But a majority of show goers still want to see what's new in infrastructure. As this morning's keynote let out, the masses headed for the main exhibit door, many of them eager to see developments from their favorite switching vendor.
As they rushed in, they were greeted by a variety of presentations and announcements, but if there's an overarching theme at Interop, it's 40-Gbps Ethernet and fabric architectures. The new high-speed ports can be seen on systems from Hewlett-Packard, Enterasys, Extreme, Mellanox, and others, even if the products won't be available until later this year.
One vendor conspicuously absent from that field is Cisco, whose booth is populated mostly by partners and demonstrations of the company's VoIP and collaboration technologies.
If Cisco's Interop presence in switching is the least impressive, HP's may be the most impressive, with walls of racks of equipment. Its 40-Gbps line card (third from the right in the picture below) wasn't the densest collection we've seen, but there it was, up and running. The chassis below is one from HP's acquisition of H3C, part of the 3Com deal.
While HP's wall of gear is drawing much attention from attendees, one of the most impressive displays of a single rack of hardware comes from test vendor Ixia. Every port is cabled up, and if the flashing connection lights are to be believed, they're doing something.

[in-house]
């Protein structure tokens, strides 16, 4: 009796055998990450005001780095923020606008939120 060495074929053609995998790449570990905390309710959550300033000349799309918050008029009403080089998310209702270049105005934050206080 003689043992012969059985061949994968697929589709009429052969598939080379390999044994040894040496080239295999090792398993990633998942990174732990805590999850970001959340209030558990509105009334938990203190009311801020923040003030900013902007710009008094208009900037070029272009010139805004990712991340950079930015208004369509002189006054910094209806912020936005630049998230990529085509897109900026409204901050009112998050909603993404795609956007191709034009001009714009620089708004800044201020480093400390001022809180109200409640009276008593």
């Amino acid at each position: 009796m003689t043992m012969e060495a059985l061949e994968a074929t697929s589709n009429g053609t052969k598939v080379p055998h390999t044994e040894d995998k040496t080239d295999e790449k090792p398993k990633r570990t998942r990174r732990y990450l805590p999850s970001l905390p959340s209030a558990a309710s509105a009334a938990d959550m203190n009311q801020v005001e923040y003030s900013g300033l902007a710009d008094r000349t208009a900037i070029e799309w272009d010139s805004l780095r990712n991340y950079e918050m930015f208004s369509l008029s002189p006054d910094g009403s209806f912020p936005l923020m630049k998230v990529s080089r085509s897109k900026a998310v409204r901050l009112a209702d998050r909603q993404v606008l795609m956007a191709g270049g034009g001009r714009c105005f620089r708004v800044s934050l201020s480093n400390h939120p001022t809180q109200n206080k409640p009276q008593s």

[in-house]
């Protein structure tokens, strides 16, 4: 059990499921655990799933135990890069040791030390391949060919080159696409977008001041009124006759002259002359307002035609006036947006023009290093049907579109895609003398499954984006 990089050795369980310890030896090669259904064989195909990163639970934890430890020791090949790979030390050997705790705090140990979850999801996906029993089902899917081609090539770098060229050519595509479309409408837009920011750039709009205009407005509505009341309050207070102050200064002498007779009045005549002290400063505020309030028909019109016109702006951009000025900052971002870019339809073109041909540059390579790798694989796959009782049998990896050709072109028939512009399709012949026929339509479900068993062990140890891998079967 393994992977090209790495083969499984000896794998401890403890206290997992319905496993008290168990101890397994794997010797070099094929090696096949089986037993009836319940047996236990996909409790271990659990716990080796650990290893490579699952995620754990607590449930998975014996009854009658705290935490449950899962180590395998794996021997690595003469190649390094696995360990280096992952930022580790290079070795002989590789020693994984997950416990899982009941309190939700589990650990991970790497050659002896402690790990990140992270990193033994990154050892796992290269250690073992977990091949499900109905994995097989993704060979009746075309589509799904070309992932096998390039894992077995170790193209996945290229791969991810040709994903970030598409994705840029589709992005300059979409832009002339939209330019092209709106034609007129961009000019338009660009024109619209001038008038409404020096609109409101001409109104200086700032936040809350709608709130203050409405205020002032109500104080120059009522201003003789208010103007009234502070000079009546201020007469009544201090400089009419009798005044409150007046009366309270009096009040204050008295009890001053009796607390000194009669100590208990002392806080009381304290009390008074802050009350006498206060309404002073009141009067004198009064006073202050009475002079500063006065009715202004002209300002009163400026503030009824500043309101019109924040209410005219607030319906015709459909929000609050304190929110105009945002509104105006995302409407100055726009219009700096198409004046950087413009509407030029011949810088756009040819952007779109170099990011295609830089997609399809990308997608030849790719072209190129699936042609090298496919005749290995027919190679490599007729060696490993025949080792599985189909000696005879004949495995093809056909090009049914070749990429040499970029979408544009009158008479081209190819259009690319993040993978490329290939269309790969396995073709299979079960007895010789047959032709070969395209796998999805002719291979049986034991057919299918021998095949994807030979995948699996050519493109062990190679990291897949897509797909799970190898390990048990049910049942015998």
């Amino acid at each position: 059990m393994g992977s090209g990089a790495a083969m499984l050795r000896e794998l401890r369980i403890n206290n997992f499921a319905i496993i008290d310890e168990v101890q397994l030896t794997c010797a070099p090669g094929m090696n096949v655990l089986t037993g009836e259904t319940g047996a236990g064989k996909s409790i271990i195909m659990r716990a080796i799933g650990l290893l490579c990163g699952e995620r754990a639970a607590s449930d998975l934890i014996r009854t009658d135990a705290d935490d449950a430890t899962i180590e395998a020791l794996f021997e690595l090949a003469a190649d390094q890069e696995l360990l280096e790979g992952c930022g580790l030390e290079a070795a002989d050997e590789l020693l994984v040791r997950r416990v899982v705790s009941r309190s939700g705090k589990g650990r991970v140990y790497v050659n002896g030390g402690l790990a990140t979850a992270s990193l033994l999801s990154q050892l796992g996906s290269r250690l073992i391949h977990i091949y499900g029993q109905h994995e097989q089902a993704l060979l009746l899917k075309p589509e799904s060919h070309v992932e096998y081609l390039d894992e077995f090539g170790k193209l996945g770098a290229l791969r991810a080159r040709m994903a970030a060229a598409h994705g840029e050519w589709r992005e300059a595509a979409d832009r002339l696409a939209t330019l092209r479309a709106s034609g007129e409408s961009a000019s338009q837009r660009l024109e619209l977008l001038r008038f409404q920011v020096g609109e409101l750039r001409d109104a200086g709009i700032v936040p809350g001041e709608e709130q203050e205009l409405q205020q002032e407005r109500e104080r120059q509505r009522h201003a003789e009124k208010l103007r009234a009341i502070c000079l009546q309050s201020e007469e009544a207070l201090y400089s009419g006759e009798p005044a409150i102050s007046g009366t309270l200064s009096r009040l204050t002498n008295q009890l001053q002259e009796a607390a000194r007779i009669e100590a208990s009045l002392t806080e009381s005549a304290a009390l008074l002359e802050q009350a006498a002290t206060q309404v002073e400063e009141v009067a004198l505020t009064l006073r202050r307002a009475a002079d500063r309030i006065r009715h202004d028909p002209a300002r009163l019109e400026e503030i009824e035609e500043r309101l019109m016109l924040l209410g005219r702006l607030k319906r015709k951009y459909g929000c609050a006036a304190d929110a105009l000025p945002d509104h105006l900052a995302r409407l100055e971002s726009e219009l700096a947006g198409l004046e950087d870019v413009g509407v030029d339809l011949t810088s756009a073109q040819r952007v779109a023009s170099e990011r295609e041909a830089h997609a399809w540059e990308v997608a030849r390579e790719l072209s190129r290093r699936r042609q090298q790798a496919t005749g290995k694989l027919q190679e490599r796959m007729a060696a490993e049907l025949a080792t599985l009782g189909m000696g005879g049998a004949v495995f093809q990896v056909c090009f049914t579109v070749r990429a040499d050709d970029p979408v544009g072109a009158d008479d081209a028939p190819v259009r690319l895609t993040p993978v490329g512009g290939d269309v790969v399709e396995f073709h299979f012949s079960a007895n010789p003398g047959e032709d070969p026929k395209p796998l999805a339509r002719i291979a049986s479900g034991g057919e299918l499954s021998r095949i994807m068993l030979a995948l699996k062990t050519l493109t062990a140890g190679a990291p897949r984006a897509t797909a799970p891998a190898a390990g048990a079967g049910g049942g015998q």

Other exhibitors felt less of a need to power up their systems. Enterasys is content to show demos that are more understandable than trying to show just how much data 40 Gbps really represents. Here its system is sitting on a display with other devices from the company, but not powered up. The overall density appears to be about the same as HP's.
There once was a day when vendors would have shown their line cards next to their switches as a demonstration of their engineering prowess. At Interop this year, I couldn't find a single vendor showing off the guts of its latest systems. But I did find one vendor that's all about the inner workings.
Brocade is showing all sorts of NICs, fixed configuration switches, line cards, and even intelligent line cards ready to process any packet in any way some third-party vendor might like.
There's a good chance that most vendors' products look like these Broadcom switches on the inside, full of merchant silicon. While the internal hardware engineering may not differentiate these products, the management software and packaging within these product lines will.
Art Wittmann is director of InformationWeek Analytics, a portfolio of decision-support tools and analyst reports. You can write to him at firstname.lastname@example.org.
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